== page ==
In this credit crunch era landlords are becoming troubled tenants' largest creditors and can wield significant influence in particular at creditor meetings. As reported in Drapers, at the recent creditors meeting to save Stylo (the owner of Barretts and Priceless) the vote to accept the company voluntary arrangement is said to have been defeated by the group's landlords who voted against reduced turnover rents.
So, where does this leave the more up-market fashion retailers? Are they in a better position to negotiate favourable terms on new leases, especially where the available premises are considered 'high end'? Up market retailers may secure lower rents per square foot more easily than their more down-market contemporaries because of their strong brand values and clarity as to their target customer. They stand out in shaky economic times. Wouldn't a landlord of a higher end property want a better looking, more resilient, on-trend fashion tenant?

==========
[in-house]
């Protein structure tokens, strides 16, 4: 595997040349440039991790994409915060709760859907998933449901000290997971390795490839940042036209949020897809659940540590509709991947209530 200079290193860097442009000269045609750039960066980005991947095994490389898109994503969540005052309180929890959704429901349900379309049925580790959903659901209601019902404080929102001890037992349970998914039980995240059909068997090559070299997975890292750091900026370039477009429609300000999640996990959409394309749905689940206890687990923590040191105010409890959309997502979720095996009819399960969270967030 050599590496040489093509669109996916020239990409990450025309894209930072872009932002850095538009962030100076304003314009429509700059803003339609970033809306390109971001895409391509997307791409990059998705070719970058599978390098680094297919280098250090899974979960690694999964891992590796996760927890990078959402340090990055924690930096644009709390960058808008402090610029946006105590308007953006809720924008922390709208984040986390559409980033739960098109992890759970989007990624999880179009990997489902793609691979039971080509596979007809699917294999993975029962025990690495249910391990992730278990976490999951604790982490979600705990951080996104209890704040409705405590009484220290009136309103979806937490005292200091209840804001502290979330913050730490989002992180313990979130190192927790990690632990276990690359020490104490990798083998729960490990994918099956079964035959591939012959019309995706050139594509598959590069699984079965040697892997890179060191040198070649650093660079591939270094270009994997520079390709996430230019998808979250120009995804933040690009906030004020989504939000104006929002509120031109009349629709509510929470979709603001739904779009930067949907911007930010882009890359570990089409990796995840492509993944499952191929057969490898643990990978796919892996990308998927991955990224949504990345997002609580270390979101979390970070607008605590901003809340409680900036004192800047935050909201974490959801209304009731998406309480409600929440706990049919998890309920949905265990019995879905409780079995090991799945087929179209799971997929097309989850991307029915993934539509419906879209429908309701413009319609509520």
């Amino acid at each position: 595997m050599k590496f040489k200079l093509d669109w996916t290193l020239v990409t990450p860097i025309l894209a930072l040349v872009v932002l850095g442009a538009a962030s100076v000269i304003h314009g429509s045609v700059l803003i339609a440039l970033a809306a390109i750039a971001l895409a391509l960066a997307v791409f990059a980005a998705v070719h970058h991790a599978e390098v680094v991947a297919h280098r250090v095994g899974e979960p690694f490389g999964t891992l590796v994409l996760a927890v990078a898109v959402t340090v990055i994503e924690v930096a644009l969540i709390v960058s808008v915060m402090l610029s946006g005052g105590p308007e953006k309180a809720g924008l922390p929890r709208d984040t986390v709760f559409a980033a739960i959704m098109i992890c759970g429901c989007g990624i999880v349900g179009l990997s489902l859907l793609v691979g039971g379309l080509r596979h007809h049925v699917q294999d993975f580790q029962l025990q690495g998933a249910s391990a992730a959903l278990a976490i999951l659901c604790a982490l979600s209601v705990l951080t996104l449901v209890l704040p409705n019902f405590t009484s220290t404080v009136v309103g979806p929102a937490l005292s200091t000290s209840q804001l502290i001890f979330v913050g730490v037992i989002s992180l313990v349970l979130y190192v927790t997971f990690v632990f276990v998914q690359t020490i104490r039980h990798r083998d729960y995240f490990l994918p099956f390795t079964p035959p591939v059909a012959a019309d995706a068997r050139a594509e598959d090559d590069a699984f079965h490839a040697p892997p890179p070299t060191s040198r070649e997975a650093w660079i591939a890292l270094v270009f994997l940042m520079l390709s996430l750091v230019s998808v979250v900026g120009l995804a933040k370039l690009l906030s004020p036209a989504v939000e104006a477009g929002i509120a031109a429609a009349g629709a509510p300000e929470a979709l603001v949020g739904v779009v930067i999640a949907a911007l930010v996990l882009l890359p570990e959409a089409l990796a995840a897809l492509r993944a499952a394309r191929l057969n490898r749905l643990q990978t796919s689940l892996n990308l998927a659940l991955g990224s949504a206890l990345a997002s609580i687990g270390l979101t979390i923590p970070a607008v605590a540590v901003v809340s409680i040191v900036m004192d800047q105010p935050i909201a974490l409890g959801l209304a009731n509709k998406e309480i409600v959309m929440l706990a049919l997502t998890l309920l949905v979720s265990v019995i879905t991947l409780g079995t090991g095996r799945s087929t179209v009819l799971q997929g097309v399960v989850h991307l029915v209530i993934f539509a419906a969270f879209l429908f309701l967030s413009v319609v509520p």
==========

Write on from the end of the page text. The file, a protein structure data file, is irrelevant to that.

It appears so - the market is awash with the news that many luxury brands are seeking and securing prime retail space in London – Fred Perry has recently taken an assignment of a lease of space in James Street WC2 which has 6 years to run while Jack Wills, the self styled university outfitter, is taking over Diesel's Kings Road premises and a lease with 11-years to run. The bargaining position of landlords is not to be totally written off, as recent situations have attested. Jack Wills, for example, is paying a premium for its recently acquired Kings Road premises.